Road-map for India’s climate issues in Paris
Road-map For India’s Climate Issues In Paris, From Lima, the capital of Peru, to Paris, what will be India’s role in the global debate on climate...
From Lima, the capital of Peru, to Paris, what will be India’s role in the global debate on climate change and emissions? For India, the big question ahead of the Paris talks is: decline to cut emissions and risk the pain of isolation among the comity of nations, especially the most powerful, or succumb to external pressure?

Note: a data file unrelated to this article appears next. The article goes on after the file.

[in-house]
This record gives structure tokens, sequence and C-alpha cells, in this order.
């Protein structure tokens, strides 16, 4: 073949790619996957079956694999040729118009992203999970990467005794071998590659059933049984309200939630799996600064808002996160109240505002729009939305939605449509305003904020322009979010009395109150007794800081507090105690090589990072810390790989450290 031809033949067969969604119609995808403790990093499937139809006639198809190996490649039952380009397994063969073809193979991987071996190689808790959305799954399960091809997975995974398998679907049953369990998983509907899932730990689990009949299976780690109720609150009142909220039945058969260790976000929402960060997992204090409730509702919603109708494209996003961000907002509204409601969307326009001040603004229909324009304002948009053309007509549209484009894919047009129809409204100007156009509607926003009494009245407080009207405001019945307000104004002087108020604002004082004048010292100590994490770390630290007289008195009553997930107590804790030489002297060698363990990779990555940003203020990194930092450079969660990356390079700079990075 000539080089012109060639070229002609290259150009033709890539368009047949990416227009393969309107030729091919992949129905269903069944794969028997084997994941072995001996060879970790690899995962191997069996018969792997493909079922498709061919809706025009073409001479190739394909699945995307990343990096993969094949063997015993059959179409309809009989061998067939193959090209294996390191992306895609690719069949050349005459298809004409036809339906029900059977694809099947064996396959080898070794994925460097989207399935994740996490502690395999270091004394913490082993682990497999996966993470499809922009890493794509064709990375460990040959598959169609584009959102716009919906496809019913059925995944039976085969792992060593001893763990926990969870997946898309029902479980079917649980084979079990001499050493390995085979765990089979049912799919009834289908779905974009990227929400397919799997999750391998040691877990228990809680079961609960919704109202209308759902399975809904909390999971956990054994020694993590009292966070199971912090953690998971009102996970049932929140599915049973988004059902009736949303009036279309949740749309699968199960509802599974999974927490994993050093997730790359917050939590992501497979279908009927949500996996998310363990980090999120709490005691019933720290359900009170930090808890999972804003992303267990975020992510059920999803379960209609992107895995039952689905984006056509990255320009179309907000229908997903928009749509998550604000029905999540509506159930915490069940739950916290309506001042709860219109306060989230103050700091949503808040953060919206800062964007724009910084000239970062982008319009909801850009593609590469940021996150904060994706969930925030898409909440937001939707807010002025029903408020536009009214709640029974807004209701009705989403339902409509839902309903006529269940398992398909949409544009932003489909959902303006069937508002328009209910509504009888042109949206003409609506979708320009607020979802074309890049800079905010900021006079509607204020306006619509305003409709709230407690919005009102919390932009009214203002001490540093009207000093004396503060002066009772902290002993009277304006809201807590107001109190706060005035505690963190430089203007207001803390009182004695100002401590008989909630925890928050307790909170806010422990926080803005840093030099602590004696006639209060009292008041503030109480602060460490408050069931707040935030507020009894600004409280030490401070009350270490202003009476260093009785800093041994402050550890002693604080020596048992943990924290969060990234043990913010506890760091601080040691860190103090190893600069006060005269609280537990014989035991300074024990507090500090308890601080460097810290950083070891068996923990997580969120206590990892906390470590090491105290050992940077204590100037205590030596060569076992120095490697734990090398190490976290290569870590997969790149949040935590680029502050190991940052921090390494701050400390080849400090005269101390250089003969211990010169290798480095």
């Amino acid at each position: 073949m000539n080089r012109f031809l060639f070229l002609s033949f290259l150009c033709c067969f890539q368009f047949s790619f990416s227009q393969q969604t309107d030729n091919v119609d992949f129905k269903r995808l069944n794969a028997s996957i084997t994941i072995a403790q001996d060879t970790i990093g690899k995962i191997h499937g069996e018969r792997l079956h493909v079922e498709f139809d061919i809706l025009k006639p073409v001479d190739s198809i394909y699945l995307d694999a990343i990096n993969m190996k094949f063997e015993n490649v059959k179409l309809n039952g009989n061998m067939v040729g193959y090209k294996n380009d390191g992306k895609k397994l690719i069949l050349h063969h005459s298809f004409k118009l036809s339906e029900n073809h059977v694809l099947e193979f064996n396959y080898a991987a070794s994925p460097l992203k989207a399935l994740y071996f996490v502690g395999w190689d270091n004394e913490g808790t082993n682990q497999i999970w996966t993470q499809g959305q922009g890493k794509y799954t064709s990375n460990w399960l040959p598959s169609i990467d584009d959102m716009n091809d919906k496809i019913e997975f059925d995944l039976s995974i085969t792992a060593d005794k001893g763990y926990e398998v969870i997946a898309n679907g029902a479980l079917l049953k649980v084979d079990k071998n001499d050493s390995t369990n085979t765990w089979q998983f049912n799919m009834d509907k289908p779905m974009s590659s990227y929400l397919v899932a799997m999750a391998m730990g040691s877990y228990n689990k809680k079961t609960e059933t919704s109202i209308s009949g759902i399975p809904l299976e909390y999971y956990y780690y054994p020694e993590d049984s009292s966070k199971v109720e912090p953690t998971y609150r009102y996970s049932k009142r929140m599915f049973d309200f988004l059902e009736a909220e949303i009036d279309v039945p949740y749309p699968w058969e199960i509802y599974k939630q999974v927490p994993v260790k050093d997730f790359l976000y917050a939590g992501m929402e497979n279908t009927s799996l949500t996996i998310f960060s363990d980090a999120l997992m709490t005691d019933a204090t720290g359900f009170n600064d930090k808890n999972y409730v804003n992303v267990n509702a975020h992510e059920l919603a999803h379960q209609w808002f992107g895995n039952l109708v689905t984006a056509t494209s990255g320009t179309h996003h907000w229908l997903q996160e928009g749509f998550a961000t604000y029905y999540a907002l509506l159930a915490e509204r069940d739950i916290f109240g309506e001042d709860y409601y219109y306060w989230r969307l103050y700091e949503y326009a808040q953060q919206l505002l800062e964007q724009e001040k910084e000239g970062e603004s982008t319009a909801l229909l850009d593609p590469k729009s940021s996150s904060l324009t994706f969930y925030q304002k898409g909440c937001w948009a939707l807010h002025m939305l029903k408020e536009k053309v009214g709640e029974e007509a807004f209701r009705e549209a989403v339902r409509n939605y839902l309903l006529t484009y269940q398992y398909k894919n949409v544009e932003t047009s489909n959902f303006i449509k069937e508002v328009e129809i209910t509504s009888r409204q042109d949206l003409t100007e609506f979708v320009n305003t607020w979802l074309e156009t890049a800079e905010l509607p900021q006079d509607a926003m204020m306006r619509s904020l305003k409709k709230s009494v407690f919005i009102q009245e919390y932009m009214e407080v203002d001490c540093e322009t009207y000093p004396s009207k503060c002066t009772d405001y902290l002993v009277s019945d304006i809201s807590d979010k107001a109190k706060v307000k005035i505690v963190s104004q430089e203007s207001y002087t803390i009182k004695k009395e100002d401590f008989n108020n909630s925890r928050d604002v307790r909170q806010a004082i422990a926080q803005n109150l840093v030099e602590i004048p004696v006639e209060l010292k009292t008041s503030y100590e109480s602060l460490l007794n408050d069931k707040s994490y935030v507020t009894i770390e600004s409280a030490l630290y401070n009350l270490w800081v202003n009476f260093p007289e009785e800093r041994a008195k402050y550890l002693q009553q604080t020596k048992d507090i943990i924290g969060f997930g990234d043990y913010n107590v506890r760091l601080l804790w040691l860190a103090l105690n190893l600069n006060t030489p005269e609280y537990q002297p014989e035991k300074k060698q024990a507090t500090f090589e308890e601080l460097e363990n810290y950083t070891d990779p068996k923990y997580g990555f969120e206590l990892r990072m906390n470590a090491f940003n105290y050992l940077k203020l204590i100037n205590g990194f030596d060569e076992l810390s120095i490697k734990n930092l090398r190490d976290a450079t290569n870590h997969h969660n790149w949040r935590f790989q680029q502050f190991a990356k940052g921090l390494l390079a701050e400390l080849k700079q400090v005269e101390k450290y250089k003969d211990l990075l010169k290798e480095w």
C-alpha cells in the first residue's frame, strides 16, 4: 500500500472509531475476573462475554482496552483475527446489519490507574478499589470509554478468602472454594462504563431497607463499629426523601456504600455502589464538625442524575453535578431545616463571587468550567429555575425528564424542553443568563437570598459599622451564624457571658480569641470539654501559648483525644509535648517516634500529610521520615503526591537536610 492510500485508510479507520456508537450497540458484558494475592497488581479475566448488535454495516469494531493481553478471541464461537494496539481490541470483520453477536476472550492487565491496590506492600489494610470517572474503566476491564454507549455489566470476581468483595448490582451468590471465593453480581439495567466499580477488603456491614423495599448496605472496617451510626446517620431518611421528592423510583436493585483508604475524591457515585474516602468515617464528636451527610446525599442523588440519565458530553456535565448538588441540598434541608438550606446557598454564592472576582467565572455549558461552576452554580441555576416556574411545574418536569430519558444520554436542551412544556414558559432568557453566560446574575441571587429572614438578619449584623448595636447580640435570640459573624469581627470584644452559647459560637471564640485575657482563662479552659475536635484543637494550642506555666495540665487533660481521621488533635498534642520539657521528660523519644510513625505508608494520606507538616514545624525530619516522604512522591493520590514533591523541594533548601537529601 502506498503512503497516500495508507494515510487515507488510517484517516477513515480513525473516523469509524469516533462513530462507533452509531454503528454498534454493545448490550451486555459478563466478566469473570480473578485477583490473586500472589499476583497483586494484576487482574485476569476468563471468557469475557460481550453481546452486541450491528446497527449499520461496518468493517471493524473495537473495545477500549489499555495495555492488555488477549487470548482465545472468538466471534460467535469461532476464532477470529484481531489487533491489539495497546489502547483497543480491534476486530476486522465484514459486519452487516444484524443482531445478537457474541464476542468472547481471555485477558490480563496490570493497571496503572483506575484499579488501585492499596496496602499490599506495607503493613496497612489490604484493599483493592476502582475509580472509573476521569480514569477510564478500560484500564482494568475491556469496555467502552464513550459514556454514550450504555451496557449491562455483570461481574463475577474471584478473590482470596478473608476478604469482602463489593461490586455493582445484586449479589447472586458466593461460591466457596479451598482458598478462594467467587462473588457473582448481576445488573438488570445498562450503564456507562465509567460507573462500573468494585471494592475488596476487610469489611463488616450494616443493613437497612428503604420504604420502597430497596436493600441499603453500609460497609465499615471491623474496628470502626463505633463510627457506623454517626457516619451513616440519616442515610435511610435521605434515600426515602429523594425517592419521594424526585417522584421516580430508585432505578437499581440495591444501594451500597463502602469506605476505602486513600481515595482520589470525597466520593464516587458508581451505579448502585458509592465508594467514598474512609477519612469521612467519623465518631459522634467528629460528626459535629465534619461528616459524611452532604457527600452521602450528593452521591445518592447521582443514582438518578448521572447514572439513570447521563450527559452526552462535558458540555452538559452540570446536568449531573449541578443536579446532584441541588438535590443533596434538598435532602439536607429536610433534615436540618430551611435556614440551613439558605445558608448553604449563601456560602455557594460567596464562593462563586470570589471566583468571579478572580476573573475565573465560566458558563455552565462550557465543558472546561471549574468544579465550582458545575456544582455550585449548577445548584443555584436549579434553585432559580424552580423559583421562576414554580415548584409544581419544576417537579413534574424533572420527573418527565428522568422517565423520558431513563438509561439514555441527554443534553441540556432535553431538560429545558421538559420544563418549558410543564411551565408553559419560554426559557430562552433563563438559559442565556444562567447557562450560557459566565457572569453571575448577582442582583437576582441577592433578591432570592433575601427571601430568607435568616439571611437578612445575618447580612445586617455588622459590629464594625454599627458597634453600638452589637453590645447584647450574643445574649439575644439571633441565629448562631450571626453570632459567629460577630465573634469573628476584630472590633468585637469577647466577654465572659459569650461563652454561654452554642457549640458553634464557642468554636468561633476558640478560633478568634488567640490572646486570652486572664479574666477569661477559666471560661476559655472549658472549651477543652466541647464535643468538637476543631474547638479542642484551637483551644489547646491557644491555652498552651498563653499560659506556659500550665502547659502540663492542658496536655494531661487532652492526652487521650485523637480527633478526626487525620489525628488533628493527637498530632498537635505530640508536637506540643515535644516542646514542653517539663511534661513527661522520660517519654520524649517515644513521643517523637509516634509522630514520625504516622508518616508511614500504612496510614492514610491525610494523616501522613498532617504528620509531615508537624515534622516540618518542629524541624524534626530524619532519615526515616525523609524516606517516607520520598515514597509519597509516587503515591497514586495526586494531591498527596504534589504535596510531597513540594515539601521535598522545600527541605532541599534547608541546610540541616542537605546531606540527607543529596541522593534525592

In percapita GHG emission terms, India is far behind not only countries from the developed world but even developing countries like China, Mexico, Iran, Brazil and Indonesia. India also happens to be the country where a third of the worlds poorest reside, a third of its population still lacks access to electricity, and the prevalence of underweight children is highest in the world, double that of sub-Saharan Africa.India contains 13 of the world’s 20 most polluted cities, with Delhi topping the list. The Intergovernmental Panel on Climate Change rates India as one of the country’s most vulnerable to climate change. Uplifting millions of poor while limiting GHG emission is one of the biggest challenges India faces.The Paris talks on climate change will unfold this December and it is time for India to prepare its Road Map for climate issues.